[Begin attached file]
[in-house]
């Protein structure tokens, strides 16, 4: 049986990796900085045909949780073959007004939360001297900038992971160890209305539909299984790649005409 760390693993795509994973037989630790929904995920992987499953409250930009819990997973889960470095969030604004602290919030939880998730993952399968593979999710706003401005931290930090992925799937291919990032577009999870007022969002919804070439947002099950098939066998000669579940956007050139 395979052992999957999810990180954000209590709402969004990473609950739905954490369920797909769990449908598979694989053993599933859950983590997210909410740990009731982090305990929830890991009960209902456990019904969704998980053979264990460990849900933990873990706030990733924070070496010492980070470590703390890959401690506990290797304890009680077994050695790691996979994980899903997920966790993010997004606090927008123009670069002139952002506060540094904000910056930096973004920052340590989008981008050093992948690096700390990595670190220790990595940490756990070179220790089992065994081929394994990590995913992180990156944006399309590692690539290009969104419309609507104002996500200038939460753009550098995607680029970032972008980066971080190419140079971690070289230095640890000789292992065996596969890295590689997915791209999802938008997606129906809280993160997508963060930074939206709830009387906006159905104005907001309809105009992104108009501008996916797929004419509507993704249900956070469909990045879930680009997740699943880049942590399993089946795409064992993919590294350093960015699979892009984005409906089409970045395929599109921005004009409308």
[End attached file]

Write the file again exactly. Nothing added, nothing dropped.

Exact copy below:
[in-house]
């Protein structure tokens, strides 16, 4: 049986990796900085045909949780073959007004939360001297900038992971160890209305539909299984790649005409 760390693993795509994973037989630790929904995920992987499953409250930009819990997973889960470095969030604004602290919030939880998730993952399968593979999710706003401005931290930090992925799937291919990032577009999870007022969002919804070439947002099950098939066998000669579940956007050139 395979052992999957999810990180954000209590709402969004990473609950739905954490369920797909769990449908598979694989053993599933859950983590997210909410740990009731982090305990929830890991009960209902456990019904969704998980053979264990460990849900933990873990706030990733924070070496010492980070470590703390890959401690506990290797304890009680077994050695790691996979994980899903997920966790993010997004606090927008123009670069002139952002506060540094904000910056930096973004920052340590989008981008050093992948690096700390990595670190220790990595940490756990070179220790089992065994081929394994990590995913992180990156944006399309590692690539290009969104419309609507104002996500200038939460753009550098995607680029970032972008980066971080190419140079971690070289230095640890000789292992065996596969890295590689997915791209999802938008997606129906809280993160997508963060930074939206709830009387906006159905104005907001309809105009992104108009501008996916797929004419509507993704249900956070469909990045879930680009997740699943880049942590399993089946795409064992993919590294350093960015699979892009984005409906089409970045395929599109921005004009409308």